"I look back now and I had a fantastic five years coaching Australia," Lehmann told FIVEaa radio. "But I look back now and go 'maybe it was a bit too long' to be fair. I speak to Justin Langer quite regularly just making sure he gets some time off where he can because you're on the road and it's 300 days of high pressure trying to win every game. That takes its toll."
Lehmann took over the role from Mickey Arthur on the eve of the 2013 Ashes, and under him, Australia won the 2015 World Cup, Ashes on home soil in 2013-14 and 2017-18 and also achieved the No. 1 ranking in Test cricket twice. During his tenure, the 48-year-old only missed a couple of limited-overs tours.
"It's 24-7, you don't sleep," he said. "You're thinking about either the day, the coming day, six months ahead, who you've got coming up, what players are coming back from injuries, you're talking to everyone. It's literally the most demanding job I've ever had, but it's great fun.
"It's really stressful and 300 days away make it tough. It's a job I loved, I loved every minute of it. Even right to the end I loved it. Now it's Justin's turn to keep it going and win some games of cricket."
Lehmann was originally signed for three years before being handed two extensions. He was supposed to carry on until the end of the 2019 Ashes series in England before the ball-tampering scandal in South Africa tore Australian cricket apart. Steve Smith, David Warner and Cameron Bancroft were suspended from international and domestic cricket, after which Lehmann too resigned from his post.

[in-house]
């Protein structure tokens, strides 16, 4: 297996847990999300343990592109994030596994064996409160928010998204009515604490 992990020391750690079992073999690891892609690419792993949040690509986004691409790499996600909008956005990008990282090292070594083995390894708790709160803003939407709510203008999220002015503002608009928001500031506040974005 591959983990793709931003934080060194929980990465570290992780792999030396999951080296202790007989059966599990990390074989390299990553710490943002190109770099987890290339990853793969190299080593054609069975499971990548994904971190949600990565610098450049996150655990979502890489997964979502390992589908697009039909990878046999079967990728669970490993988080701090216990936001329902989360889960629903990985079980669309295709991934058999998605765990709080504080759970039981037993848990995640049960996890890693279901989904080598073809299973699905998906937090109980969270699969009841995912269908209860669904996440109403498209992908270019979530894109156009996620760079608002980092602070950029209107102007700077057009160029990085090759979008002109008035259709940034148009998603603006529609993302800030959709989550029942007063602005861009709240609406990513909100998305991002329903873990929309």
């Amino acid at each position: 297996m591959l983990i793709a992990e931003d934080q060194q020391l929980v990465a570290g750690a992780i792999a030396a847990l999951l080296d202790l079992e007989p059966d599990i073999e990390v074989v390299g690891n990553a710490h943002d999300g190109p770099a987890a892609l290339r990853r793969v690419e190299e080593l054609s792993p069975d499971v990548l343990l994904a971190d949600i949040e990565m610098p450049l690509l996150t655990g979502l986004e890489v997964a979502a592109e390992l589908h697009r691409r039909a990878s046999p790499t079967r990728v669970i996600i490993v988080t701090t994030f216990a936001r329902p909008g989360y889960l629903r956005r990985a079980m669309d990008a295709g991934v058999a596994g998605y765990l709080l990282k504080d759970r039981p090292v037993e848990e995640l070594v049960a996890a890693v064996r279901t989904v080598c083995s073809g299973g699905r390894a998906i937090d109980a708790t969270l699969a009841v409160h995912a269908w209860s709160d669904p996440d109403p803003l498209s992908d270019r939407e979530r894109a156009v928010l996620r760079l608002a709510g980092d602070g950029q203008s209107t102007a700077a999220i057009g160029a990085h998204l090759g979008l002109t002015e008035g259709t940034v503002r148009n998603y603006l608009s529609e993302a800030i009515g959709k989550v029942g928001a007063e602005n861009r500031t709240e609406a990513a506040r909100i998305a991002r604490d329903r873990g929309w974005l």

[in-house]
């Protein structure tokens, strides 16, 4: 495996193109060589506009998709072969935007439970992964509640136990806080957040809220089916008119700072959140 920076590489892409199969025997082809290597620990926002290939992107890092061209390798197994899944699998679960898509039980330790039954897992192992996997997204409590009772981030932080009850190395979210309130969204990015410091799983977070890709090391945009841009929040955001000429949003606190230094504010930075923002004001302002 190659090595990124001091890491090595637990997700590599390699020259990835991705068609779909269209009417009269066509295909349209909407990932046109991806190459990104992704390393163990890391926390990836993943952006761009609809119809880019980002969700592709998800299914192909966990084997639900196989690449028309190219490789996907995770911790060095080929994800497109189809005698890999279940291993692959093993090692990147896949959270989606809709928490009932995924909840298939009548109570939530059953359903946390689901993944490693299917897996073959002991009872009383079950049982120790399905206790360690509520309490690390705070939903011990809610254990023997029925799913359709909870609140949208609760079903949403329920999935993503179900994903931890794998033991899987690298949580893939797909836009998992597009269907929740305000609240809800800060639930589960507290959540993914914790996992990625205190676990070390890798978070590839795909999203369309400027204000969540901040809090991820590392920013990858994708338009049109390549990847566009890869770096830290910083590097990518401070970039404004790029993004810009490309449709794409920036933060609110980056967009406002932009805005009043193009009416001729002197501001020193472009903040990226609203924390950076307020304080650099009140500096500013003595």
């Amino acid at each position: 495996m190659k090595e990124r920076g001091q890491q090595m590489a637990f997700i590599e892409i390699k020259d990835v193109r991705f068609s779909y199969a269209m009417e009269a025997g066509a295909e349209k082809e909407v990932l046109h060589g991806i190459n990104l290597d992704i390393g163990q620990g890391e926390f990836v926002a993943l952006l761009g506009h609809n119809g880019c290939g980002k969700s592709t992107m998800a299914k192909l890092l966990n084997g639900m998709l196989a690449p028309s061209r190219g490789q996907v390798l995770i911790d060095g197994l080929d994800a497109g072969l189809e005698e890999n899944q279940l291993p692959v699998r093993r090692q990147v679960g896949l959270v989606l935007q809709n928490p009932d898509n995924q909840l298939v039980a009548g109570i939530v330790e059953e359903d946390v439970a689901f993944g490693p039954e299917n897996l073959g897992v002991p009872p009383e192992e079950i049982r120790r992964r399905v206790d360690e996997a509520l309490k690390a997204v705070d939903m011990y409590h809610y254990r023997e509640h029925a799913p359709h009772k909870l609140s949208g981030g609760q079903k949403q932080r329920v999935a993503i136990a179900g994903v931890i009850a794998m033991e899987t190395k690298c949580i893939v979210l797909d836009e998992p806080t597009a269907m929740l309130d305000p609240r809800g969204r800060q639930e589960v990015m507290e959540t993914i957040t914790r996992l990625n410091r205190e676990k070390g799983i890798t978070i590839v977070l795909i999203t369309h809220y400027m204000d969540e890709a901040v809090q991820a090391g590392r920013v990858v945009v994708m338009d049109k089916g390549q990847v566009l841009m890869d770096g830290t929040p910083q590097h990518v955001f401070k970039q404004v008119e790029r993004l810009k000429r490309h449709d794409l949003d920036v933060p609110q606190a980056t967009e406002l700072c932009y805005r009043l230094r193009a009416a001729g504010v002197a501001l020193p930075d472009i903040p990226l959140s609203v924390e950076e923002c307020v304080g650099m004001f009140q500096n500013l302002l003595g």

"I was in a bad place like everyone for a little bit of time," said Lehmann. "It's taken me the last three months, I'm starting to feel a bit more normal and enjoying watching the cricket again. Your kids, and when your wife's copping it you say enough's enough. That's when it gets too personal and you take a step back."
Talking about Smith and Warner, Lehmann said: "They're not too bad, they have good days and bad days like everyone. Obviously, that was a pretty big mistake by everyone, but the game moves forward, and they're going ok, they're good young men, and they'll come back playing really good cricket for Australia."
Lehmann also heaped praise on Usman Khawaja, who played two gritty knock in Dubai to help Australia salvage a hard-fought draw in the first Test against Pakistan.
"Outstanding effort and probably puts a few knockers to bed," he said. "I think opening suits him in the subcontinent, he's against the new ball, it's not spinning as much... His record as an opener is unbelievable, he's only done it a few times and he's got two hundreds. I think he said it in his press conference where everyone said he's too lazy-looking if you like, but he's not like that at all.
"When he's training, he's training as hard as anyone else to be the best he can be, and trying to improve his game, and when he fails it hurts him like everyone else. He just keeps a lot in, but when you're inside the tent, you see those emotions come out behind closed doors."
Australia Ball Tampering Controversycameron bancroftDarren LehmannDavid Warnerjustin langersteve smith
First Published: October 16, 2018, 2:28 PM IST